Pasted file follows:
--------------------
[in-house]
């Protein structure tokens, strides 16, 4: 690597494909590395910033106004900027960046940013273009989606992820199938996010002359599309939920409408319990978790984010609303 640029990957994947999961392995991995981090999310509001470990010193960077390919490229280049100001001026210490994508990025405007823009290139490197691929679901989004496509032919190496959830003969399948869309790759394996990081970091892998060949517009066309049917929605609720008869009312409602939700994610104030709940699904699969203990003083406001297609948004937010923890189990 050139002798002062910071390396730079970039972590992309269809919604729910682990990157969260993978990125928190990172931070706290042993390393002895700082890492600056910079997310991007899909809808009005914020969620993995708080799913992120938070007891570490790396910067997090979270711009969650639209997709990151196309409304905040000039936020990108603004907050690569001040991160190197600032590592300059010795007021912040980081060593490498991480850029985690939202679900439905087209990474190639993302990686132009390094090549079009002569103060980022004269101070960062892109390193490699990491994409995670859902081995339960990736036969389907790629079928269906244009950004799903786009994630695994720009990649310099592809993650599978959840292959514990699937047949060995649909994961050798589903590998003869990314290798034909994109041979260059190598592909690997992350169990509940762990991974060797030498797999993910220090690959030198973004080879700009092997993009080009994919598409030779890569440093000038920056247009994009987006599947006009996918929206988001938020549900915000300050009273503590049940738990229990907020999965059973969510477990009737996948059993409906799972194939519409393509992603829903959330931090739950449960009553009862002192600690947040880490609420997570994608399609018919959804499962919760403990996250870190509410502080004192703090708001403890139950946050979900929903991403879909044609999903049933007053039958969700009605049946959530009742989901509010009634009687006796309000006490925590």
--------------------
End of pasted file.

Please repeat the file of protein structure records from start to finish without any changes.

[in-house]
């Protein structure tokens, strides 16, 4: 690597494909590395910033106004900027960046940013273009989606992820199938996010002359599309939920409408319990978790984010609303 640029990957994947999961392995991995981090999310509001470990010193960077390919490229280049100001001026210490994508990025405007823009290139490197691929679901989004496509032919190496959830003969399948869309790759394996990081970091892998060949517009066309049917929605609720008869009312409602939700994610104030709940699904699969203990003083406001297609948004937010923890189990 050139002798002062910071390396730079970039972590992309269809919604729910682990990157969260993978990125928190990172931070706290042993390393002895700082890492600056910079997310991007899909809808009005914020969620993995708080799913992120938070007891570490790396910067997090979270711009969650639209997709990151196309409304905040000039936020990108603004907050690569001040991160190197600032590592300059010795007021912040980081060593490498991480850029985690939202679900439905087209990474190639993302990686132009390094090549079009002569103060980022004269101070960062892109390193490699990491994409995670859902081995339960990736036969389907790629079928269906244009950004799903786009994630695994720009990649310099592809993650599978959840292959514990699937047949060995649909994961050798589903590998003869990314290798034909994109041979260059190598592909690997992350169990509940762990991974060797030498797999993910220090690959030198973004080879700009092997993009080009994919598409030779890569440093000038920056247009994009987006599947006009996918929206988001938020549900915000300050009273503590049940738990229990907020999965059973969510477990009737996948059993409906799972194939519409393509992603829903959330931090739950449960009553009862002192600690947040880490609420997570994608399609018919959804499962919760403990996250870190509410502080004192703090708001403890139950946050979900929903991403879909044609999903049933007053039958969700009605049946959530009742989901509010009634009687006796309000006490925590």